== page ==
Bitesize InsurTech: MyFutureNow
June 2, 2017 Greg Brown
MyFutureNow is a platform that helps people consolidate their pension pots.
CEO Alan Browne is a former IFA who believes that not enough is being done to fill the advice gap. He was part of the 2016 Startup Bootcamp cohort.
Alan started the business in Ireland but moved to the UK for two reasons:
- RDR and impact on commission, resulting in a large advice gap
- The expected growth in lower value pensions pots as a result of auto-enrolment. Auto-enrolment is a UK government initiative that makes it compulsory for employers to automatically enrol their workers into a pension scheme.
How does MyFutureNow work?
MyFutureNow has built a platform to help consumers find their pension pots and potentially consolidate them. Alan is selling it to insurers and pension providers as co-branded or white-label product, but the platform itself is designed for consumer use.
Users are first asked to provide basic information about their current pension scheme. The platform then locates the customer and their other UK-based pensions using a combination of automation e.g. database searches and ‘a good old-fashioned phone call’ where needed.
Alan and the team believe that this is a valuable service in itself – many people are simply not aware, or cannot locate, pensions set up with a previous employer for example.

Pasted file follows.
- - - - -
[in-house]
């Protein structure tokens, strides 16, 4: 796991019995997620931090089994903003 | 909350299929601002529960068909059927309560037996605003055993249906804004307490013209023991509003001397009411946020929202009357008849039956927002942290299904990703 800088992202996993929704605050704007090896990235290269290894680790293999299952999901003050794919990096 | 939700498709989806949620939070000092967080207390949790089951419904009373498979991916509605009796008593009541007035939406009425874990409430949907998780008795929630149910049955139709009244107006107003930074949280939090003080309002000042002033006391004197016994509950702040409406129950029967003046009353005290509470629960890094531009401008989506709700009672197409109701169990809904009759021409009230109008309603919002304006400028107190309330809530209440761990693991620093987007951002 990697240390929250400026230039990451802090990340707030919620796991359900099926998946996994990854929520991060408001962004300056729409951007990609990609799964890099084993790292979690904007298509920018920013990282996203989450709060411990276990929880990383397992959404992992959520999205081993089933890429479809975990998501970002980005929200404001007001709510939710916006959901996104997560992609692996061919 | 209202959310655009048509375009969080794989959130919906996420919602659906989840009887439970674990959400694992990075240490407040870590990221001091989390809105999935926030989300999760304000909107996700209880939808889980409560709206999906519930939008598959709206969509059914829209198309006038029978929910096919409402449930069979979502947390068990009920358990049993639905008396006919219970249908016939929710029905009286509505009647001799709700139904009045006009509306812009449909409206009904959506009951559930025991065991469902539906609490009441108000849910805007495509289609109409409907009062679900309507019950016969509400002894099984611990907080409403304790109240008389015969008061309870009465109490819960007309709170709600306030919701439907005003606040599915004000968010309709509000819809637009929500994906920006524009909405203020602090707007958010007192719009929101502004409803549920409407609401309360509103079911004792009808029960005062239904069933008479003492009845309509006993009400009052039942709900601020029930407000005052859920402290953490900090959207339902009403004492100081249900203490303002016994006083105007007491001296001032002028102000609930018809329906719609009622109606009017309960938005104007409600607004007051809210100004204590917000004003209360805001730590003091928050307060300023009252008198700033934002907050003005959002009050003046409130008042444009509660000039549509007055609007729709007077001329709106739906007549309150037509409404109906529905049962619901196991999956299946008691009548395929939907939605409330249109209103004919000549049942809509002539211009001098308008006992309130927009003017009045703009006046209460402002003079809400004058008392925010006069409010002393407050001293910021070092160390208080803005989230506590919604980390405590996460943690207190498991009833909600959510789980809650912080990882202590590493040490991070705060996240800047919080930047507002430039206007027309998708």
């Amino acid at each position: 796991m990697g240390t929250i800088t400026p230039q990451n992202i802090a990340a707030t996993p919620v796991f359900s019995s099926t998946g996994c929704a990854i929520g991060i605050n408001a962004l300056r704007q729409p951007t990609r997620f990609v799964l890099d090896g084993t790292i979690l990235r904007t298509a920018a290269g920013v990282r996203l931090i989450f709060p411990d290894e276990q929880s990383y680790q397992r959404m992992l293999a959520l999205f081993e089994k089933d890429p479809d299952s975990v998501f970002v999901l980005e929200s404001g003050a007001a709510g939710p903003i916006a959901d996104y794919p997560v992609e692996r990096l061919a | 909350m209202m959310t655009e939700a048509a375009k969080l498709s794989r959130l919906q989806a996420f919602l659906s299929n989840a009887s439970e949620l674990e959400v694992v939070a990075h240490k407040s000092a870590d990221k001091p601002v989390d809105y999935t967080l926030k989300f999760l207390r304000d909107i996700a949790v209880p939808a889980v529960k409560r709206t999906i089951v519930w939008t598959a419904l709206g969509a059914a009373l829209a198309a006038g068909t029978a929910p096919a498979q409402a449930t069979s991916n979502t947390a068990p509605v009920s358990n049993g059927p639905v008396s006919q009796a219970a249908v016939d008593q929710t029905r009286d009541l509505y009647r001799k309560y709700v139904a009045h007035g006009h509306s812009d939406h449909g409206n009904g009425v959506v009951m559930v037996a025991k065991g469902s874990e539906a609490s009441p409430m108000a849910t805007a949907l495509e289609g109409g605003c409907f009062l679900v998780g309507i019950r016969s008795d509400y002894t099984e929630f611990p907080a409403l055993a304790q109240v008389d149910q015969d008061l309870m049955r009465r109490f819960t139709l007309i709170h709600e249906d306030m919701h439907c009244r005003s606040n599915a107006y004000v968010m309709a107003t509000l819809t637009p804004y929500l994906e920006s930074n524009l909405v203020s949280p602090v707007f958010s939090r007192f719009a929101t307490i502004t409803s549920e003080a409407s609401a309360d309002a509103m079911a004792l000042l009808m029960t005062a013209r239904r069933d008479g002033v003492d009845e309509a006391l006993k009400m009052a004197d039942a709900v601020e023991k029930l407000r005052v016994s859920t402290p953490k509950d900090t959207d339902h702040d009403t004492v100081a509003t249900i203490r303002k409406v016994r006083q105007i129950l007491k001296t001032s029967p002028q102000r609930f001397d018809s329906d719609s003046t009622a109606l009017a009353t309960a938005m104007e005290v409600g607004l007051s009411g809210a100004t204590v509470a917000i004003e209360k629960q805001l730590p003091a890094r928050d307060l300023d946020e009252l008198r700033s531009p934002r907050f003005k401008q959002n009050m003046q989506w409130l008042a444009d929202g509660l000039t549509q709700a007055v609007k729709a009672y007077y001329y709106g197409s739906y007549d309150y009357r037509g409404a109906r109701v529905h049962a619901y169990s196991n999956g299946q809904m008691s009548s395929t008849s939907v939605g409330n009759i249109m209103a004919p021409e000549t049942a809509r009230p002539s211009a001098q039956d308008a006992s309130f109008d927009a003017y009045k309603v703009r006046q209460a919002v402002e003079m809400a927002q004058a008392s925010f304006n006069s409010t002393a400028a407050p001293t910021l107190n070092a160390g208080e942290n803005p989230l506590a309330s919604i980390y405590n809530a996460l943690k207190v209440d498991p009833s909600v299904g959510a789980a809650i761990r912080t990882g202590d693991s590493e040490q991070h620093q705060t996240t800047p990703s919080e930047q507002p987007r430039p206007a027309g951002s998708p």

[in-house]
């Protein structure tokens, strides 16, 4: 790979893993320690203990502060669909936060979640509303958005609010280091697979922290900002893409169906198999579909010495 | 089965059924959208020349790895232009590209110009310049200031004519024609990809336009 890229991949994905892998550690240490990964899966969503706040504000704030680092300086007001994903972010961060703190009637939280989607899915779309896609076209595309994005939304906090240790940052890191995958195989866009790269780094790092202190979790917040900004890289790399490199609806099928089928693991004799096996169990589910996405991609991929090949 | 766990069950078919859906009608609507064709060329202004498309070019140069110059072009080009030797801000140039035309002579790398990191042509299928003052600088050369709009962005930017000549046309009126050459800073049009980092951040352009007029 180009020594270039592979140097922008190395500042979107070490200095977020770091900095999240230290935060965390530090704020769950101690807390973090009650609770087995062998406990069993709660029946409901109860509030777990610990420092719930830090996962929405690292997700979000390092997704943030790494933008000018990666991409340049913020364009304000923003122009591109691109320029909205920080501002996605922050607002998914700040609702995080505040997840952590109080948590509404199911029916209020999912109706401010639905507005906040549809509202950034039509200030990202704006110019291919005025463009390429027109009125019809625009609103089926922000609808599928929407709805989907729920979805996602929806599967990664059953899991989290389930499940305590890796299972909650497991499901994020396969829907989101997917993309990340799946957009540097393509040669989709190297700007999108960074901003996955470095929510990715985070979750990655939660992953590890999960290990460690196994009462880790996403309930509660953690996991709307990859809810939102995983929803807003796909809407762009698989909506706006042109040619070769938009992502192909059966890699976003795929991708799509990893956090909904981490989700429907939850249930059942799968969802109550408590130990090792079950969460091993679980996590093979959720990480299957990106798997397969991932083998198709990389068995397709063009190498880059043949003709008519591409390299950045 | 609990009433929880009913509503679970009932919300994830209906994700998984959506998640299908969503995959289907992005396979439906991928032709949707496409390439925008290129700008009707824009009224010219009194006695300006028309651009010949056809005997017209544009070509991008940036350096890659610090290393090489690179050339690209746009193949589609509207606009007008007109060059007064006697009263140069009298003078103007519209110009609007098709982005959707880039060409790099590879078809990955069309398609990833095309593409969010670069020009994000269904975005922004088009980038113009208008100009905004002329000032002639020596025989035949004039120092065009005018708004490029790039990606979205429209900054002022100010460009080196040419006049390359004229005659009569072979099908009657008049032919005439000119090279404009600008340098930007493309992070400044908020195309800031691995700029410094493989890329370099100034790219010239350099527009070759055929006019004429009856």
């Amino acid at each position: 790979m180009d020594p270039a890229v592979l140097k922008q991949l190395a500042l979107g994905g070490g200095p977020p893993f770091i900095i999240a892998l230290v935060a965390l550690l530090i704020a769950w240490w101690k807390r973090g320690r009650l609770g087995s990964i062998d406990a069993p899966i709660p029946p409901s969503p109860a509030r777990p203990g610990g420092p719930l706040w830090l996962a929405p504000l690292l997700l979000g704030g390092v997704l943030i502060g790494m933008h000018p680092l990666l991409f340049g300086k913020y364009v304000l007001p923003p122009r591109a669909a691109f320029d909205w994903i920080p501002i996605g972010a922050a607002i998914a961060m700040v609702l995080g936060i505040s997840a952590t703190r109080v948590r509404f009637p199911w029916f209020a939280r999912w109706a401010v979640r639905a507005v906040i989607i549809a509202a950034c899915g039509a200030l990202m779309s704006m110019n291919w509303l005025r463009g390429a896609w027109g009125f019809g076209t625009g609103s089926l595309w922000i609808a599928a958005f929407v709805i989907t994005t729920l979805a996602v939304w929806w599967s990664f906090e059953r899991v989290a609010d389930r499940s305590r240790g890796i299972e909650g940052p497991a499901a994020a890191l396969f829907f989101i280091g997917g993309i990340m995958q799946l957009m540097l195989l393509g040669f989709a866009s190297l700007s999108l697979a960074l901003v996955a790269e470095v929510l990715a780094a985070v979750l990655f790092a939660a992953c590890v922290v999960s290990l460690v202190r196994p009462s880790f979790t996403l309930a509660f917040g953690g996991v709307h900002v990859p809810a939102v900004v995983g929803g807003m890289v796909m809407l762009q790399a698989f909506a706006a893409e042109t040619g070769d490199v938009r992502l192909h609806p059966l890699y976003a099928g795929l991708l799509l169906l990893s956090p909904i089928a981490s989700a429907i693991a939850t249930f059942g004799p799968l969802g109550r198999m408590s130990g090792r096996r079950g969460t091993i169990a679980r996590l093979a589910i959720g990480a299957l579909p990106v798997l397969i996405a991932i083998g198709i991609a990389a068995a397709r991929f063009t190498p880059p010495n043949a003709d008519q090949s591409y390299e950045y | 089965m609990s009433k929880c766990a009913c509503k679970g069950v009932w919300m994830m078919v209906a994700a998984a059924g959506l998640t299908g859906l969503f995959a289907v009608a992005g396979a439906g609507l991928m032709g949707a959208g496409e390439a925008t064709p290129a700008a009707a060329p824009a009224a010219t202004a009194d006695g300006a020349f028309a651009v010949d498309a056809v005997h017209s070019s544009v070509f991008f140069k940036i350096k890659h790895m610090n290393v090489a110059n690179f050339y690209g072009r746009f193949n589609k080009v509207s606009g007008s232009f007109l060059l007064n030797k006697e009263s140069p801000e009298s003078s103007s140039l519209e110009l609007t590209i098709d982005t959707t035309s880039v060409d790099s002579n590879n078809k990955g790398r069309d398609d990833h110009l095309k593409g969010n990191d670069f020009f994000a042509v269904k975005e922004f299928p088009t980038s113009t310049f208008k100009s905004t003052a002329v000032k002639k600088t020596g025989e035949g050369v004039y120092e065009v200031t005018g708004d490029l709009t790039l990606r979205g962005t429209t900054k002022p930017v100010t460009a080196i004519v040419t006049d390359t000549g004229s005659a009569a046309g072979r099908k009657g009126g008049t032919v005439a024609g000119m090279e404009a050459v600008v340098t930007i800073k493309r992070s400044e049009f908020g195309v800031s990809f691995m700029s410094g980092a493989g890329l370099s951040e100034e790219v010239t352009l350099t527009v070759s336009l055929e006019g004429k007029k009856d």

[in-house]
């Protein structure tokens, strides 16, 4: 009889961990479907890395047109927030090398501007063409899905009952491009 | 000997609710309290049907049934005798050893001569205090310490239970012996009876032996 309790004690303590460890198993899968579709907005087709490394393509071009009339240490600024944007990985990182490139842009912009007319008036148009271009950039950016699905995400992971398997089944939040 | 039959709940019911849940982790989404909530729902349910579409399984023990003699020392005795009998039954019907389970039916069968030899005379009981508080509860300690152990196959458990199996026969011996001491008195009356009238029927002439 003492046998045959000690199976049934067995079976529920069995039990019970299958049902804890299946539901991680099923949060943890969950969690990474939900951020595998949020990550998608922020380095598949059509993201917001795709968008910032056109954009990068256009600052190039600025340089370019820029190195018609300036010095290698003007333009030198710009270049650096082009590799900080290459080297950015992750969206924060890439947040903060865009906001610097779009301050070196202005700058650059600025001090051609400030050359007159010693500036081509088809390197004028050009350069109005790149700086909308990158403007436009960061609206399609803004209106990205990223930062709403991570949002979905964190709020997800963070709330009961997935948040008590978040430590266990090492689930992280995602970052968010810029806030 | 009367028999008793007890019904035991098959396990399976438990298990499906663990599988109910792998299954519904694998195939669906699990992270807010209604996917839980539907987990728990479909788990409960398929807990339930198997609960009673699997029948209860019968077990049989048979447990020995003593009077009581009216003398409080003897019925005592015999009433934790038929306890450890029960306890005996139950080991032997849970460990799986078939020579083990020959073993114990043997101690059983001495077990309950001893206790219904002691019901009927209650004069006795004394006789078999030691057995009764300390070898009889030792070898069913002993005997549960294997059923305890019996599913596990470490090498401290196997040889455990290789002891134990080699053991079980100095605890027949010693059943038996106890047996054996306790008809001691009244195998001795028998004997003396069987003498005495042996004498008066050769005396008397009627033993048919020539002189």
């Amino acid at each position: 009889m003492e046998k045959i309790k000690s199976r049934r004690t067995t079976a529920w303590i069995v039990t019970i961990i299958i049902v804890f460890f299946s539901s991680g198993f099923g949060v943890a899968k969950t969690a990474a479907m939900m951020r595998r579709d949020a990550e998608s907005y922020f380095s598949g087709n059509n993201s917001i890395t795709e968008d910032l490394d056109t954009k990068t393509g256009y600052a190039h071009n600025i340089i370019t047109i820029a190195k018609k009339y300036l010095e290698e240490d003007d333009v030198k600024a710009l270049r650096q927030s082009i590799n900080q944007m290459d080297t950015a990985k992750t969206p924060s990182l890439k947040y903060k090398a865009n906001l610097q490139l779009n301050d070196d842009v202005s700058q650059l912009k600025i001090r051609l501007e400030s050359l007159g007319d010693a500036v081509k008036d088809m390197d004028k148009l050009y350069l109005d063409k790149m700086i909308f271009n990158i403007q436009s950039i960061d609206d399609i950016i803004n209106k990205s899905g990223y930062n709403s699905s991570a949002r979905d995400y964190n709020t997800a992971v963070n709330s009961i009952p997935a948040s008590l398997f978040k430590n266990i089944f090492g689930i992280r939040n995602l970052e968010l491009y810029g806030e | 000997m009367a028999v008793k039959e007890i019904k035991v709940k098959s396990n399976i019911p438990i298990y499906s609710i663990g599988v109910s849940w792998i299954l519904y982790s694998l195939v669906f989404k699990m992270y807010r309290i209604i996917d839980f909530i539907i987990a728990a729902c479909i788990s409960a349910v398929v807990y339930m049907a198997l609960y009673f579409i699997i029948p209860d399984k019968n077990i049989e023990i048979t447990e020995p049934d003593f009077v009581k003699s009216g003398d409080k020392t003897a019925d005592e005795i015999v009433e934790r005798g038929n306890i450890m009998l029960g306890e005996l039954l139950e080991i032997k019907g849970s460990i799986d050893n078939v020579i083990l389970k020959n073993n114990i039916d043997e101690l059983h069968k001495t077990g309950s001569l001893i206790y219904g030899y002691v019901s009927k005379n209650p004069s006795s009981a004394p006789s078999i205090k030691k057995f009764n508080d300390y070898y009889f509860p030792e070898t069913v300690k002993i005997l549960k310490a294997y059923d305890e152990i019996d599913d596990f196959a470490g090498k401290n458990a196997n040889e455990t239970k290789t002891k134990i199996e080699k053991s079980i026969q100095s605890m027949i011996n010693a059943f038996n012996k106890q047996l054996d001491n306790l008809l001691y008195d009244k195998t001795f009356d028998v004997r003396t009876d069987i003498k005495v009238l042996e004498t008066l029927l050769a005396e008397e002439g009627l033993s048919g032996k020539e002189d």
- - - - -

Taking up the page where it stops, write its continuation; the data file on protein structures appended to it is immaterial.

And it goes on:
The customer is then presented with a cost / benefit analysis of consolidating these pensions into their active pension. If the customer chooses to progress, the platform automates the consolidation process.
Currently the functionality is ‘one shot’: either consolidate into your main provider or not. MyFutureNow want to be able to offer more flexible advice in the future and help customers make more decisions about their pensions.
MyFutureNow’s first client is Smart Pension, an auto-enrolment solution provider for SMEs. They recently landed a deal with a top five UK pension provider and are launching this month.
The Oxbow Partners view
The obvious challenge for businesses like MyFutureNow is inertia: people just don’t worry about things like pensions.
But the business does two smart things. First, it makes it very easy to take a decision on your pension and even easier to do the consolidation process. Second, they are not trying to build a D2C brand, but licencing their technology to existing players. The latter is, in our view, important: it’s one thing overcoming inertia, but it’s another entrusting your savings to an unfamiliar brand.
Another challenge will be data and the business’s ability to automate virtually all processes. Given that target customers will have relatively small pension pots, there will be little money available for fees. The government is pushing pension providers to apply PSD2, a European Regulation due to come into force in November 2017 for banks. PSD2 requires institutions to allow API access to customers’ account and payment details to approved third parties. The intention is that this will apply to pension providers by 2019. Just what MyFutureNow needs